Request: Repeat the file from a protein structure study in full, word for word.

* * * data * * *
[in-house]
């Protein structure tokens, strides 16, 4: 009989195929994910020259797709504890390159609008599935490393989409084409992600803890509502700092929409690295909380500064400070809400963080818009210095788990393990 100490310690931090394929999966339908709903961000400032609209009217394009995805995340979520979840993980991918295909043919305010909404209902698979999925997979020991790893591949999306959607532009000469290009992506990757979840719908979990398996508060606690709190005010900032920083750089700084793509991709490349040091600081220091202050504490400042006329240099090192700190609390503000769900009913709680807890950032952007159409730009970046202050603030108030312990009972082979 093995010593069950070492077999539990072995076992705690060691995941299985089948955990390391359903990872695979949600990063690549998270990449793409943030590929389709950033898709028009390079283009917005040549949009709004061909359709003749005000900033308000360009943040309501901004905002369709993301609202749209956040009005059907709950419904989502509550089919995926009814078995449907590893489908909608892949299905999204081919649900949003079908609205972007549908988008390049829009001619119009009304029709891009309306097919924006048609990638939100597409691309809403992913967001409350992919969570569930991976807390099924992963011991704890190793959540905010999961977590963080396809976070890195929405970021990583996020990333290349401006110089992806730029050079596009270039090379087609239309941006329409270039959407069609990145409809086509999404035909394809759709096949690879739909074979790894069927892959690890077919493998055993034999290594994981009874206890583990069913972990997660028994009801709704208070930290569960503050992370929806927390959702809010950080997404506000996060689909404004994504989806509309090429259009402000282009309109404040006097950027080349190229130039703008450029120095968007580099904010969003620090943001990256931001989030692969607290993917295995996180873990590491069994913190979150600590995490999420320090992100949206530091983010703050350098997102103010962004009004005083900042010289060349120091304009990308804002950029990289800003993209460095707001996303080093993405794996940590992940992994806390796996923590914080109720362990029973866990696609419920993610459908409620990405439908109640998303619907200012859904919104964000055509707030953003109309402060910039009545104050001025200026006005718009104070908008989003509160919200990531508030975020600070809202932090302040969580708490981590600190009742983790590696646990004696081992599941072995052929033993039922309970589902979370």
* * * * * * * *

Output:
[in-house]
């Protein structure tokens, strides 16, 4: 009989195929994910020259797709504890390159609008599935490393989409084409992600803890509502700092929409690295909380500064400070809400963080818009210095788990393990 100490310690931090394929999966339908709903961000400032609209009217394009995805995340979520979840993980991918295909043919305010909404209902698979999925997979020991790893591949999306959607532009000469290009992506990757979840719908979990398996508060606690709190005010900032920083750089700084793509991709490349040091600081220091202050504490400042006329240099090192700190609390503000769900009913709680807890950032952007159409730009970046202050603030108030312990009972082979 093995010593069950070492077999539990072995076992705690060691995941299985089948955990390391359903990872695979949600990063690549998270990449793409943030590929389709950033898709028009390079283009917005040549949009709004061909359709003749005000900033308000360009943040309501901004905002369709993301609202749209956040009005059907709950419904989502509550089919995926009814078995449907590893489908909608892949299905999204081919649900949003079908609205972007549908988008390049829009001619119009009304029709891009309306097919924006048609990638939100597409691309809403992913967001409350992919969570569930991976807390099924992963011991704890190793959540905010999961977590963080396809976070890195929405970021990583996020990333290349401006110089992806730029050079596009270039090379087609239309941006329409270039959407069609990145409809086509999404035909394809759709096949690879739909074979790894069927892959690890077919493998055993034999290594994981009874206890583990069913972990997660028994009801709704208070930290569960503050992370929806927390959702809010950080997404506000996060689909404004994504989806509309090429259009402000282009309109404040006097950027080349190229130039703008450029120095968007580099904010969003620090943001990256931001989030692969607290993917295995996180873990590491069994913190979150600590995490999420320090992100949206530091983010703050350098997102103010962004009004005083900042010289060349120091304009990308804002950029990289800003993209460095707001996303080093993405794996940590992940992994806390796996923590914080109720362990029973866990696609419920993610459908409620990405439908109640998303619907200012859904919104964000055509707030953003109309402060910039009545104050001025200026006005718009104070908008989003509160919200990531508030975020600070809202932090302040969580708490981590600190009742983790590696646990004696081992599941072995052929033993039922309970589902979370």